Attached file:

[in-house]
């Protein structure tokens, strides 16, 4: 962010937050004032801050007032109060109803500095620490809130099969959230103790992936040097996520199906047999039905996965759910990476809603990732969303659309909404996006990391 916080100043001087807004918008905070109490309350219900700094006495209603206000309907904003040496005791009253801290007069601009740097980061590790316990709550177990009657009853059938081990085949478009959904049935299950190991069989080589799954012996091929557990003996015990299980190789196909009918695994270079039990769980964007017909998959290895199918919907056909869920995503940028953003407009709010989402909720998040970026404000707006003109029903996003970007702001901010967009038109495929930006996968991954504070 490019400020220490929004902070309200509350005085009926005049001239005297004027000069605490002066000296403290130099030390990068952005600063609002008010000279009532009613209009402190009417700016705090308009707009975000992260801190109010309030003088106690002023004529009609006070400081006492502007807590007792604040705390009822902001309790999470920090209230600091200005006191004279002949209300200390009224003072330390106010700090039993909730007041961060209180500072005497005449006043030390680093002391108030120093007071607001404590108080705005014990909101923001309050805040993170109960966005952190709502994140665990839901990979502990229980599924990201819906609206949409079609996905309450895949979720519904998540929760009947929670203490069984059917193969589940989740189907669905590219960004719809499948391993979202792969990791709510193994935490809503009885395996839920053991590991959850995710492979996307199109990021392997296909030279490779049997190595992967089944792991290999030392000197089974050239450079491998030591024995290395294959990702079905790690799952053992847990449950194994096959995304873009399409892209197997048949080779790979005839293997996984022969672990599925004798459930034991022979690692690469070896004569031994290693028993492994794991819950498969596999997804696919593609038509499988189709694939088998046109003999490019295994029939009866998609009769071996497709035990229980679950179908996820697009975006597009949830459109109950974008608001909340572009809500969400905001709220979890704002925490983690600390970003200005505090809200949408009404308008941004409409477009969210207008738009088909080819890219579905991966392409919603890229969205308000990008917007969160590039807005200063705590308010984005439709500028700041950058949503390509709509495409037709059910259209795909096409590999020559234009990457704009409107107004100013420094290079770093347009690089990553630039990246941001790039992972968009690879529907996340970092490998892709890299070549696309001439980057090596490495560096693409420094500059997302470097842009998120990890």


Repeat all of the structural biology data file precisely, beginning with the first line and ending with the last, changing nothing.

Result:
[in-house]
């Protein structure tokens, strides 16, 4: 962010937050004032801050007032109060109803500095620490809130099969959230103790992936040097996520199906047999039905996965759910990476809603990732969303659309909404996006990391 916080100043001087807004918008905070109490309350219900700094006495209603206000309907904003040496005791009253801290007069601009740097980061590790316990709550177990009657009853059938081990085949478009959904049935299950190991069989080589799954012996091929557990003996015990299980190789196909009918695994270079039990769980964007017909998959290895199918919907056909869920995503940028953003407009709010989402909720998040970026404000707006003109029903996003970007702001901010967009038109495929930006996968991954504070 490019400020220490929004902070309200509350005085009926005049001239005297004027000069605490002066000296403290130099030390990068952005600063609002008010000279009532009613209009402190009417700016705090308009707009975000992260801190109010309030003088106690002023004529009609006070400081006492502007807590007792604040705390009822902001309790999470920090209230600091200005006191004279002949209300200390009224003072330390106010700090039993909730007041961060209180500072005497005449006043030390680093002391108030120093007071607001404590108080705005014990909101923001309050805040993170109960966005952190709502994140665990839901990979502990229980599924990201819906609206949409079609996905309450895949979720519904998540929760009947929670203490069984059917193969589940989740189907669905590219960004719809499948391993979202792969990791709510193994935490809503009885395996839920053991590991959850995710492979996307199109990021392997296909030279490779049997190595992967089944792991290999030392000197089974050239450079491998030591024995290395294959990702079905790690799952053992847990449950194994096959995304873009399409892209197997048949080779790979005839293997996984022969672990599925004798459930034991022979690692690469070896004569031994290693028993492994794991819950498969596999997804696919593609038509499988189709694939088998046109003999490019295994029939009866998609009769071996497709035990229980679950179908996820697009975006597009949830459109109950974008608001909340572009809500969400905001709220979890704002925490983690600390970003200005505090809200949408009404308008941004409409477009969210207008738009088909080819890219579905991966392409919603890229969205308000990008917007969160590039807005200063705590308010984005439709500028700041950058949503390509709509495409037709059910259209795909096409590999020559234009990457704009409107107004100013420094290079770093347009690089990553630039990246941001790039992972968009690879529907996340970092490998892709890299070549696309001439980057090596490495560096693409420094500059997302470097842009998120990890």